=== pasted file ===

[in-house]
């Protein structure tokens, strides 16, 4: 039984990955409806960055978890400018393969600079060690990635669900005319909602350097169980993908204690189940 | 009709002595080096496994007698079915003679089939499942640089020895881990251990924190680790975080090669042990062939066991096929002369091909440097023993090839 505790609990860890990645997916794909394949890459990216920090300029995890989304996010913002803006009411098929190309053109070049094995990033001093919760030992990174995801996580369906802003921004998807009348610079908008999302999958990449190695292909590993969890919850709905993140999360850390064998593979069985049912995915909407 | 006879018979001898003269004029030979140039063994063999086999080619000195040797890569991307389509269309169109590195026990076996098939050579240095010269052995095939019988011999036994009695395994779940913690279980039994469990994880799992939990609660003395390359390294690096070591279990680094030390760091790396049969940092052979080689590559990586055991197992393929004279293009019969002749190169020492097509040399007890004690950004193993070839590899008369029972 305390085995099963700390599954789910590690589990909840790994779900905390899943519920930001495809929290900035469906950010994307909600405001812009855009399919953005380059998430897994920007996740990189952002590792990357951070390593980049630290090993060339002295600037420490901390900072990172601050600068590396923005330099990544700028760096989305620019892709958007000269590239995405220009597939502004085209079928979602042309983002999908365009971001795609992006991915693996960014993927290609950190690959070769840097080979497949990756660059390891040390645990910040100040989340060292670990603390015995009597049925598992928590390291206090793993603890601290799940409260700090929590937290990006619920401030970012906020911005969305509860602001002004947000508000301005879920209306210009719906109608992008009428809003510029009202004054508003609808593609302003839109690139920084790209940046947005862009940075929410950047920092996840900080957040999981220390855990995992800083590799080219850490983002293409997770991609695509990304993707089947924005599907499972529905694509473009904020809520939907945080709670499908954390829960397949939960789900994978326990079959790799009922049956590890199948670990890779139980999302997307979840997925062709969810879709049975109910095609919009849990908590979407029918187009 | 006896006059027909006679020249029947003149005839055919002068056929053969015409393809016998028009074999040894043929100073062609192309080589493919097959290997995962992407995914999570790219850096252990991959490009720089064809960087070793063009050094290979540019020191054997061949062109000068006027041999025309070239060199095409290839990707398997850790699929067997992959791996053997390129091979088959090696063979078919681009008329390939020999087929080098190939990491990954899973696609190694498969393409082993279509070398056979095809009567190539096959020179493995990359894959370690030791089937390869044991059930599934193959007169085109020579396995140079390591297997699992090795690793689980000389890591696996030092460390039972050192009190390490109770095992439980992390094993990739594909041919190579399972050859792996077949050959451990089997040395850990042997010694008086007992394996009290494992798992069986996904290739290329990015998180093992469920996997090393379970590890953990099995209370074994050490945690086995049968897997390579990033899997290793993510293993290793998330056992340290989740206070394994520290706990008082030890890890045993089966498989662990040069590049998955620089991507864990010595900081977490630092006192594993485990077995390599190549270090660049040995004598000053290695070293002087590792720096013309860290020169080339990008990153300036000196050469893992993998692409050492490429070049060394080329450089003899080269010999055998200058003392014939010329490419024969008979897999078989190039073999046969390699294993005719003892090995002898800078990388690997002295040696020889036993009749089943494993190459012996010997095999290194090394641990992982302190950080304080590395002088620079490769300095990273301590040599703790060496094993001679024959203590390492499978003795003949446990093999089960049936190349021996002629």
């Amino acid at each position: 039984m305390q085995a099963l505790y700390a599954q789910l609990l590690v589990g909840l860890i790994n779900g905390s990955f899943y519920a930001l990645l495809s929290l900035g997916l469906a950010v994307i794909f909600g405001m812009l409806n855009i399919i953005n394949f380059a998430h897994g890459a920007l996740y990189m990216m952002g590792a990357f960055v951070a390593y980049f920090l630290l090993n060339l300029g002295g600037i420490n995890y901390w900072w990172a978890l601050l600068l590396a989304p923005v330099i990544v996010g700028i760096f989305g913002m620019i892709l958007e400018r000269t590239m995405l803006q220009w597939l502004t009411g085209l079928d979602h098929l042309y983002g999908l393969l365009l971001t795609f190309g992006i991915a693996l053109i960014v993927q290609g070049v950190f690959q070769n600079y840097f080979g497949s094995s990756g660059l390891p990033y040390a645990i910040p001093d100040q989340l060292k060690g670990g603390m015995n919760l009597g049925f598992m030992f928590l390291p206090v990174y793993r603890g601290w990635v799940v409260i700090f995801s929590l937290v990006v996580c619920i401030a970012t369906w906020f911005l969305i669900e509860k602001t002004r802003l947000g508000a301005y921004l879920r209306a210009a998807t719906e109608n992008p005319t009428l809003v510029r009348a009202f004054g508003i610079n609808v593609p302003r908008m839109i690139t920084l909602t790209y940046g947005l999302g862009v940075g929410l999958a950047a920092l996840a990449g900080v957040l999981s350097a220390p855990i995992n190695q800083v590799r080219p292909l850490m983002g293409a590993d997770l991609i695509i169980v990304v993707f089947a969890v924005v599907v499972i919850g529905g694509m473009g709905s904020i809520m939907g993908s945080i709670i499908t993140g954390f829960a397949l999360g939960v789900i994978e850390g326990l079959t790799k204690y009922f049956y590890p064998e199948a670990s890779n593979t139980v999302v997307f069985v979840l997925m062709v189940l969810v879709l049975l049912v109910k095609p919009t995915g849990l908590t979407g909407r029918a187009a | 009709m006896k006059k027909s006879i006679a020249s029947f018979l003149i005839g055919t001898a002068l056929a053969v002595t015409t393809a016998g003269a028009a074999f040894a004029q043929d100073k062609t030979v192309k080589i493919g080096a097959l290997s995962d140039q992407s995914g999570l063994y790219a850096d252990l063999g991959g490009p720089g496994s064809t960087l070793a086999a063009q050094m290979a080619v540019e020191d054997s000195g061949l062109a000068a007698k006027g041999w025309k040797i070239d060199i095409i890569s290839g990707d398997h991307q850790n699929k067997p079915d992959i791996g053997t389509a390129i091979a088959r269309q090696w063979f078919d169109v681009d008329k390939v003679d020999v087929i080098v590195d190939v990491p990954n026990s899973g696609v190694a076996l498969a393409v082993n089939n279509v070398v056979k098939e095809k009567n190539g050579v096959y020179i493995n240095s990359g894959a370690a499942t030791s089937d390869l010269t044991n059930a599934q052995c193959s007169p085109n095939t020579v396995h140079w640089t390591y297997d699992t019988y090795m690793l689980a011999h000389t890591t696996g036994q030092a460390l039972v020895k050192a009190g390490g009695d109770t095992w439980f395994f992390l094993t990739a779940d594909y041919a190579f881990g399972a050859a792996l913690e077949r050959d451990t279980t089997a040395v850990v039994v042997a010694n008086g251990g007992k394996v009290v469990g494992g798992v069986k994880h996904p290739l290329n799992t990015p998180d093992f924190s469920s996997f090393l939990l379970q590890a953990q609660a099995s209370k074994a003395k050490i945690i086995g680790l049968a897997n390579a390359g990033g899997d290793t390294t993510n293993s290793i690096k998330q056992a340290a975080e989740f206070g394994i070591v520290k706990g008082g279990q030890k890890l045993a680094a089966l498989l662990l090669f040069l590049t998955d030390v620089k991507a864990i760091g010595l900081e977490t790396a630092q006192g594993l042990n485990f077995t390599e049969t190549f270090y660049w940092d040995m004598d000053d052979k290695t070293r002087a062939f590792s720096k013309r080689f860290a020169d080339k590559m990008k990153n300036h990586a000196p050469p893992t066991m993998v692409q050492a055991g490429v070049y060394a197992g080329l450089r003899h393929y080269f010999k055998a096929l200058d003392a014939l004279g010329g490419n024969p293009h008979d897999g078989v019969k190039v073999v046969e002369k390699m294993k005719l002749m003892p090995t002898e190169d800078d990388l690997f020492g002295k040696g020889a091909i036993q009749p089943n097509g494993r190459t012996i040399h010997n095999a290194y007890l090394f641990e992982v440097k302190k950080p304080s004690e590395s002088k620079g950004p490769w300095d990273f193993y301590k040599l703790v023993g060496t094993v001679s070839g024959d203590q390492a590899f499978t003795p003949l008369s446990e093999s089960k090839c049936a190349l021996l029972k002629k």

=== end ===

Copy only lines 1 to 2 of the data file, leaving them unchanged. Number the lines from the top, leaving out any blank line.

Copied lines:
[in-house]
């Protein structure tokens, strides 16, 4: 039984990955409806960055978890400018393969600079060690990635669900005319909602350097169980993908204690189940 | 009709002595080096496994007698079915003679089939499942640089020895881990251990924190680790975080090669042990062939066991096929002369091909440097023993090839 505790609990860890990645997916794909394949890459990216920090300029995890989304996010913002803006009411098929190309053109070049094995990033001093919760030992990174995801996580369906802003921004998807009348610079908008999302999958990449190695292909590993969890919850709905993140999360850390064998593979069985049912995915909407 | 006879018979001898003269004029030979140039063994063999086999080619000195040797890569991307389509269309169109590195026990076996098939050579240095010269052995095939019988011999036994009695395994779940913690279980039994469990994880799992939990609660003395390359390294690096070591279990680094030390760091790396049969940092052979080689590559990586055991197992393929004279293009019969002749190169020492097509040399007890004690950004193993070839590899008369029972 305390085995099963700390599954789910590690589990909840790994779900905390899943519920930001495809929290900035469906950010994307909600405001812009855009399919953005380059998430897994920007996740990189952002590792990357951070390593980049630290090993060339002295600037420490901390900072990172601050600068590396923005330099990544700028760096989305620019892709958007000269590239995405220009597939502004085209079928979602042309983002999908365009971001795609992006991915693996960014993927290609950190690959070769840097080979497949990756660059390891040390645990910040100040989340060292670990603390015995009597049925598992928590390291206090793993603890601290799940409260700090929590937290990006619920401030970012906020911005969305509860602001002004947000508000301005879920209306210009719906109608992008009428809003510029009202004054508003609808593609302003839109690139920084790209940046947005862009940075929410950047920092996840900080957040999981220390855990995992800083590799080219850490983002293409997770991609695509990304993707089947924005599907499972529905694509473009904020809520939907945080709670499908954390829960397949939960789900994978326990079959790799009922049956590890199948670990890779139980999302997307979840997925062709969810879709049975109910095609919009849990908590979407029918187009 | 006896006059027909006679020249029947003149005839055919002068056929053969015409393809016998028009074999040894043929100073062609192309080589493919097959290997995962992407995914999570790219850096252990991959490009720089064809960087070793063009050094290979540019020191054997061949062109000068006027041999025309070239060199095409290839990707398997850790699929067997992959791996053997390129091979088959090696063979078919681009008329390939020999087929080098190939990491990954899973696609190694498969393409082993279509070398056979095809009567190539096959020179493995990359894959370690030791089937390869044991059930599934193959007169085109020579396995140079390591297997699992090795690793689980000389890591696996030092460390039972050192009190390490109770095992439980992390094993990739594909041919190579399972050859792996077949050959451990089997040395850990042997010694008086007992394996009290494992798992069986996904290739290329990015998180093992469920996997090393379970590890953990099995209370074994050490945690086995049968897997390579990033899997290793993510293993290793998330056992340290989740206070394994520290706990008082030890890890045993089966498989662990040069590049998955620089991507864990010595900081977490630092006192594993485990077995390599190549270090660049040995004598000053290695070293002087590792720096013309860290020169080339990008990153300036000196050469893992993998692409050492490429070049060394080329450089003899080269010999055998200058003392014939010329490419024969008979897999078989190039073999046969390699294993005719003892090995002898800078990388690997002295040696020889036993009749089943494993190459012996010997095999290194090394641990992982302190950080304080590395002088620079490769300095990273301590040599703790060496094993001679024959203590390492499978003795003949446990093999089960049936190349021996002629």